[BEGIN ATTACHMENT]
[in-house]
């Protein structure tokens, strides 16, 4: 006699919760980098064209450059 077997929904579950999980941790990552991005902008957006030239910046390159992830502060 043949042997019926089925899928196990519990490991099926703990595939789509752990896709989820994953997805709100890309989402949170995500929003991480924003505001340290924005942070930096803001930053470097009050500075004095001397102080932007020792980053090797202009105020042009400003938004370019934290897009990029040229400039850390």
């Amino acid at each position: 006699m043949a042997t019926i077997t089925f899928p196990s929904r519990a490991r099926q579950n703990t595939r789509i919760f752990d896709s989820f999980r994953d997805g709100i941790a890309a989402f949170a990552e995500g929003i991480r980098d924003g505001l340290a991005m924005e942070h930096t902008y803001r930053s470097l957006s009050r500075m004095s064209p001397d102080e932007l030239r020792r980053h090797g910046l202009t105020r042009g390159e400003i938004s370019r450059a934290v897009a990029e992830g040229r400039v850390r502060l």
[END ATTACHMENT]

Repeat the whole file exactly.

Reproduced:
[in-house]
């Protein structure tokens, strides 16, 4: 006699919760980098064209450059 077997929904579950999980941790990552991005902008957006030239910046390159992830502060 043949042997019926089925899928196990519990490991099926703990595939789509752990896709989820994953997805709100890309989402949170995500929003991480924003505001340290924005942070930096803001930053470097009050500075004095001397102080932007020792980053090797202009105020042009400003938004370019934290897009990029040229400039850390």
């Amino acid at each position: 006699m043949a042997t019926i077997t089925f899928p196990s929904r519990a490991r099926q579950n703990t595939r789509i919760f752990d896709s989820f999980r994953d997805g709100i941790a890309a989402f949170a990552e995500g929003i991480r980098d924003g505001l340290a991005m924005e942070h930096t902008y803001r930053s470097l957006s009050r500075m004095s064209p001397d102080e932007l030239r020792r980053h090797g910046l202009t105020r042009g390159e400003i938004s370019r450059a934290v897009a990029e992830g040229r400039v850390r502060l």